Second liners in their respective family’s dairy buffalo business get firsthand inspiration from practicing carapreneurs who are considered as staunch advocates of carapreneurship. This was during a learning event on “Dairy Buffalo Farming for Food Security and Sustainability” with 45 youths in attendance at the Milka Krem Hall, Science City of Muñoz, Nueva Ecija on November 11-12 and 15-16.
The attendees, aged 15 to 30, are children of dairy farmers who are members of a dairy cooperative. The activity was based on the objective of transforming the mindset of the youth on their crucial role in pushing forward the future of dairy buffalo farming industry along with their imminent takeover as the next leaders of the cooperative.
Dr. Marvin Villanueva, Senior Science Research Specialist and OIC of the Research and Development Division, cited in his message the PSA data (2019) showing that farmers in the Philippines are getting older with 57 as the average age of workers in agriculture. Studies also show that older farmers do not necessarily encourage their children to engage in agricultural activities.
This was supported by Palis (2020) stating that 65 percent of Filipino farmers want their children to be better off going to college and work in cities or abroad rather into farming. As a result, they do not impart long-established farming techniques to the younger generation which may be linked to the declining interest among youth to engage in agricultural activities.
Dr. Villanueva then encouraged participants to develop their eagerness to help local farmers in their community. He urged them to start knowing the basics of dairy farming at an early age and develop passion for it.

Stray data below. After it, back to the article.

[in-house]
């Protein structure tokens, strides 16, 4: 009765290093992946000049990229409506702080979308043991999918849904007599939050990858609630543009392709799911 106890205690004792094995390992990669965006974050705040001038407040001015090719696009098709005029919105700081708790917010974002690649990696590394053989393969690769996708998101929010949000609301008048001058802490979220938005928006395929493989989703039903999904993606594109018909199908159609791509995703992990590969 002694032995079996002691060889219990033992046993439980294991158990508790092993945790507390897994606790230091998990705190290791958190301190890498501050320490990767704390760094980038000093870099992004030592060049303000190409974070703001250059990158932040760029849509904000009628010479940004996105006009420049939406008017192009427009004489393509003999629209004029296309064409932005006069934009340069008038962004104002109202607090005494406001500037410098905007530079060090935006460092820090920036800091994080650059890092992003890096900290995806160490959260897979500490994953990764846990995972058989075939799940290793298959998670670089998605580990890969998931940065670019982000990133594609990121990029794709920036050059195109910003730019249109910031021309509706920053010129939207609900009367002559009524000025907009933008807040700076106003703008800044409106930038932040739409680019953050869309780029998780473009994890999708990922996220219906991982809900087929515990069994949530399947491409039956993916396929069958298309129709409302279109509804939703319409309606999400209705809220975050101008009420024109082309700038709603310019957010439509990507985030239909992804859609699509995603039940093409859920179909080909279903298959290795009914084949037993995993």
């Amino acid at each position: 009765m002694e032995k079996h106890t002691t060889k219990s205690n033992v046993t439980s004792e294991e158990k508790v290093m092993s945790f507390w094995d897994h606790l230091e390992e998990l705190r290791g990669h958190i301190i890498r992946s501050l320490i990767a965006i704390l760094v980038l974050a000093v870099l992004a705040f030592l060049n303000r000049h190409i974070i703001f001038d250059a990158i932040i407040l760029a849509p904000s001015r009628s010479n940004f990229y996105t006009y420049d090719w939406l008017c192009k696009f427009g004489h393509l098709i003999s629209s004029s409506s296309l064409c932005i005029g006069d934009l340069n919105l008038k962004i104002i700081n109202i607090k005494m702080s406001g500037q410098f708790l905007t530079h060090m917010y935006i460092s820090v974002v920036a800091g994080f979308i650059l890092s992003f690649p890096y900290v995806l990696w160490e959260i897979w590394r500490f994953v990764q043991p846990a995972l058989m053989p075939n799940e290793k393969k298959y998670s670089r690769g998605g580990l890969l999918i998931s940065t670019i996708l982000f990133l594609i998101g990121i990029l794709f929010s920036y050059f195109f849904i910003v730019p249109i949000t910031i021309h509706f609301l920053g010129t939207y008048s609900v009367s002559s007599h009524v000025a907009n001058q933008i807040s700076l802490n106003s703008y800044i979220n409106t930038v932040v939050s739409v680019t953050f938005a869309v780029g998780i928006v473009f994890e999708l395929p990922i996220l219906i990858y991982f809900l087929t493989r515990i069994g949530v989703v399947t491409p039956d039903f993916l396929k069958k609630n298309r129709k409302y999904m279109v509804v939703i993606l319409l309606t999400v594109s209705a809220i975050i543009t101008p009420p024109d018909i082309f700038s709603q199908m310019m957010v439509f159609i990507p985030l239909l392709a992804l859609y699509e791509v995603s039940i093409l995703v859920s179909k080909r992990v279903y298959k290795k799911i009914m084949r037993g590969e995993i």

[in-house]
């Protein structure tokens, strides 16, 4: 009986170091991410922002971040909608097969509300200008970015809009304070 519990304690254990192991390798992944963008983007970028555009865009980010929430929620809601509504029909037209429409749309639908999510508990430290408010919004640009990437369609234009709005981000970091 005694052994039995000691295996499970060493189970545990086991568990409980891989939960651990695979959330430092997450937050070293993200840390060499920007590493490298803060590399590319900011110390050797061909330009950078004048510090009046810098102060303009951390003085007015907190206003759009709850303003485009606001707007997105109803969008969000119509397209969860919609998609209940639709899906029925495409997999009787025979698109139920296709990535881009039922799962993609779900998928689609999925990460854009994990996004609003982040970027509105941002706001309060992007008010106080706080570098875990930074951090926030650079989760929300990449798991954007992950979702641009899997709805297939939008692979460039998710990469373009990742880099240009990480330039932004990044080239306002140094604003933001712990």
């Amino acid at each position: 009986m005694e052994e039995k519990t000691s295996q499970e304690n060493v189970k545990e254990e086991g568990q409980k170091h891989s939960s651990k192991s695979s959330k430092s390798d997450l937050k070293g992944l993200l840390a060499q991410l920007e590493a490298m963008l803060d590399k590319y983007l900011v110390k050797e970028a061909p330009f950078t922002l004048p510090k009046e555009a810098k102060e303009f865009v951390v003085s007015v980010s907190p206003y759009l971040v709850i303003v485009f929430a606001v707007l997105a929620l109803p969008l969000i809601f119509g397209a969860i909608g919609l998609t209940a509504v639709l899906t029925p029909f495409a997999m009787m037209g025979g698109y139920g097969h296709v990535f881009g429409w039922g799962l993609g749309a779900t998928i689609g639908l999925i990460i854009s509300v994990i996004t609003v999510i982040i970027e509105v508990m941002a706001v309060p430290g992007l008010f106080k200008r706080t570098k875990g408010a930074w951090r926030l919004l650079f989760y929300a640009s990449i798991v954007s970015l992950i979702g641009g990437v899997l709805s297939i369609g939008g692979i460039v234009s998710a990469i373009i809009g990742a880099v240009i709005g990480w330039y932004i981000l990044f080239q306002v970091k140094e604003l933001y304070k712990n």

“Ang mga kabataan hindi masyadong nakafocus sa pagkakalabaw. After makapag-aral ang iniisip ay makapagtrabaho para magkapera. Pwede naman po yun pero at the same time mag-invest po tayo. Sa pagkakalabaw maaring gawin mo ito hanggang pagtanda at kaya mo pa dahil hawak mo ang oras mo,” also encouraged Miccaela Alfonso, 26, proprietor of Alfonso Dairy Farm in San Jose City, Nueva Ecija.
Alfonso was one of the speakers who imparted her experiences in integrated farming. She shared that in dairy farming she was able to grow as a person in terms of constantly learning how to manage and expand their family business. The farm, she added, was also able to help their community grow by generating jobs and by teaching them to patronize local farm products.
Patrick Pascual, artificial insemination technician from Sto. Domingo, also shared his experiences on being a technician and how this has earned him sustainable income.
Among the topics that were discussed include introduction to buffalo milk- and meat-based enterprises, basic business management, cooperativism and leadership, spiritual and values orientation, and business planning. Said activity, which was spearheaded by the DA-Philippine Carabao Center (PCC) Socio-Economics and Policy Section (SEPS) led by Estella Valiente, will hold another batch of seminar via Zoom on November 29 to 30 to accommodate more than 100 youth participants.